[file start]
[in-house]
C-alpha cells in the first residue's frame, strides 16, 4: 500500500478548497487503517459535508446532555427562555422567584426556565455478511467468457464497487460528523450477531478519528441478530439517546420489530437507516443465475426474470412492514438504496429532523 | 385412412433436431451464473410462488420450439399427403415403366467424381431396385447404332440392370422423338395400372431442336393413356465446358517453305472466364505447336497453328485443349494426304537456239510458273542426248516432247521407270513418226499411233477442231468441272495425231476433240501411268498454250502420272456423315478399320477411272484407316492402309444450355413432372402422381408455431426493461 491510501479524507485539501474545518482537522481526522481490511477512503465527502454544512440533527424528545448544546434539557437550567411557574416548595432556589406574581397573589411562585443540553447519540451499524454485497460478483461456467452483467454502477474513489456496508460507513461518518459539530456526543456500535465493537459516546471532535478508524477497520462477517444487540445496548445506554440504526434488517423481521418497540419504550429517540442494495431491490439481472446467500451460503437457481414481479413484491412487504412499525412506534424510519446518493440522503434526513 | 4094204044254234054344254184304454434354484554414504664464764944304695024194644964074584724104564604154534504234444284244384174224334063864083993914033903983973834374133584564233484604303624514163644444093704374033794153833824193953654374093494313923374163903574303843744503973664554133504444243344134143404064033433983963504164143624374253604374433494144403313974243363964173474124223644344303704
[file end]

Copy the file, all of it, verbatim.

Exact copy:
[in-house]
C-alpha cells in the first residue's frame, strides 16, 4: 500500500478548497487503517459535508446532555427562555422567584426556565455478511467468457464497487460528523450477531478519528441478530439517546420489530437507516443465475426474470412492514438504496429532523 | 385412412433436431451464473410462488420450439399427403415403366467424381431396385447404332440392370422423338395400372431442336393413356465446358517453305472466364505447336497453328485443349494426304537456239510458273542426248516432247521407270513418226499411233477442231468441272495425231476433240501411268498454250502420272456423315478399320477411272484407316492402309444450355413432372402422381408455431426493461 491510501479524507485539501474545518482537522481526522481490511477512503465527502454544512440533527424528545448544546434539557437550567411557574416548595432556589406574581397573589411562585443540553447519540451499524454485497460478483461456467452483467454502477474513489456496508460507513461518518459539530456526543456500535465493537459516546471532535478508524477497520462477517444487540445496548445506554440504526434488517423481521418497540419504550429517540442494495431491490439481472446467500451460503437457481414481479413484491412487504412499525412506534424510519446518493440522503434526513 | 4094204044254234054344254184304454434354484554414504664464764944304695024194644964074584724104564604154534504234444284244384174224334063864083993914033903983973834374133584564233484604303624514163644444093704374033794153833824193953654374093494313923374163903574303843744503973664554133504444243344134143404064033433983963504164143624374253604374433494144403313974243363964173474124223644344303704